Yeah, it’s bad.

Also, plot points come and go, almost willy-nilly.

Ana, the older sister, has a mean-looking knife near the film’s beginning and assures her sister that she’ll use it if she has to. And then, suddenly, it’s just gone, and the girls never mention it again. They come across a dead body, freak out, and then it’s never mentioned again. The film is so concerned with getting from point A to B to C that it never acknowledges (or actively forgets) what came before.

The cinematography is a bit of a grab bag; there are long tracking shots, reverse body-cam rigs, first-person perspectives, and plenty of other filming methods. Some work better than others.

I can understand the desire to mix things up and play with viewpoints, but too much jiggering tends to give a film a tonal imbalance, which is what happens here. Kudos to Mr. Lopez for trying new things, but his film could have benefited from a little filmic restraint.

The same goes for the editing.

We get quite a few long “black screen” edits from one scene to the next, some occurring in moments where the film is going for tension. However, those long breaks happen so frequently that they actually drag the pace of the film down.

In most movies, you may get one or two several-second black screens before some big reveal. This movie uses them for even minor scene changes, which ultimately just feels amateurish.

What really hurts Those Who Call the most, however, is the sound design.

While the soundtrack is actually not half bad, nearly everything else about the audio is, in a word, awful.

It’s like the design team got a package deal on pre-generated sound effects and then went nuts using them whenever possible. But one usage, in particular, stands out as especially egregious: the “walking on dry leaves” effect. It’s used almost ALL THE TIME, and then suddenly (while the characters are still walking), it’s just gone for a second or two.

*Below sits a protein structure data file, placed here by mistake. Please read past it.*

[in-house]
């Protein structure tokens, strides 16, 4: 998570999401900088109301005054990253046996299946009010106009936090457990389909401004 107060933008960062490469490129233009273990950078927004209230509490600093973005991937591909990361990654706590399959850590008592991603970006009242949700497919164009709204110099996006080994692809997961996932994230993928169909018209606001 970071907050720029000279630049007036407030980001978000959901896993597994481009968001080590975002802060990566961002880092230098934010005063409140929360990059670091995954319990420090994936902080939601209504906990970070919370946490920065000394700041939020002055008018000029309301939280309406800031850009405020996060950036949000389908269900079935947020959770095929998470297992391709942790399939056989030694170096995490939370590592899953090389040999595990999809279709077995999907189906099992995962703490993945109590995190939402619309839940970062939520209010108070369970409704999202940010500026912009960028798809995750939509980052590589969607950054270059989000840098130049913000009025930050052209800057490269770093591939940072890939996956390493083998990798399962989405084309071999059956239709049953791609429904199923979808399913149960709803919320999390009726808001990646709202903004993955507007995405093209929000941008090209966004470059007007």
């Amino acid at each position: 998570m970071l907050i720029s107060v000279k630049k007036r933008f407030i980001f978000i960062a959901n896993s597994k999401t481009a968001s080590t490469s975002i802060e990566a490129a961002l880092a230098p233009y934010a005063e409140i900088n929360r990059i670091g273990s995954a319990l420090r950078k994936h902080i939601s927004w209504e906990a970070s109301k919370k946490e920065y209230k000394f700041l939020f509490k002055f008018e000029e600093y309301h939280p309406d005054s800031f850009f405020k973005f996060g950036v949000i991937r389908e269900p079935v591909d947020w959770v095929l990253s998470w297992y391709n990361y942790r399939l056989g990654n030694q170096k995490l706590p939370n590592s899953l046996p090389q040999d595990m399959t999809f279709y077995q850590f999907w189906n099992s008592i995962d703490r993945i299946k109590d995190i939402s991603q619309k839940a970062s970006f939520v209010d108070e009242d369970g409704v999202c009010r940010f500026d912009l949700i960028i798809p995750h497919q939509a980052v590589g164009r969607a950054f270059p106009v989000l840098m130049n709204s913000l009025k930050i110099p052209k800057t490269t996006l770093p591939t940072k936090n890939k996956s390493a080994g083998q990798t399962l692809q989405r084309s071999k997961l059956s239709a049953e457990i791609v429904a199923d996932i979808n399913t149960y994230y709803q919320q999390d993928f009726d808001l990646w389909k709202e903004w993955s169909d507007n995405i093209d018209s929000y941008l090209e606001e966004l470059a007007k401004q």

But wait… there’s more.

One person walking along a non-leafy trail? The crunch, crunch, crunch of leaves under one pair of feet. Two people walking? Still, the same effect. Fifteen people walking? Same. Damn. Effect. Again. Like they’re all walking in perfect lockstep across the same batch of leaves repeatedly. Instead of heightening drama or tension, it was just ridiculously distracting.

So, in the interest of not sounding like I completely hated the film, I’ll stop with the criticisms.

In truth, I was more disappointed by Those Who Call than actively spiteful.

Despite his IMDb page making it sound like he has a huge oeuvre and a defined style (at the time of this review, Anubys Lopez has exactly this ONE movie out), the young writer/director has a long way to go. Which, while understandable, is a shame.

I wanted him to surprise me. To show me something new. Or to unleash a fresh take on a familiar genre.

Alas, if wishes were fishes…

And hey, I get it. All directors have to start somewhere. Not everyone becomes a James Wan or a John Carpenter overnight. In all honesty, I’m hopeful that Mr. Lopez will continue to hone his craft.

I feel like Hispanics are woefully underrepresented in horror films, so it was nice to see that trend getting bucked. I truly wish they had been better represented here, and I could enthusiastically recommend this film.

SKIP IT. I can’t really recommend Those Who Call to anyone but the most desperate or low-fi of horror lovers. It’s not the worst film I’ve ever seen (not by a long shot), but there are far better ways to spend an hour and a half.

Overall Rating (Out of 5 Butterflies): 2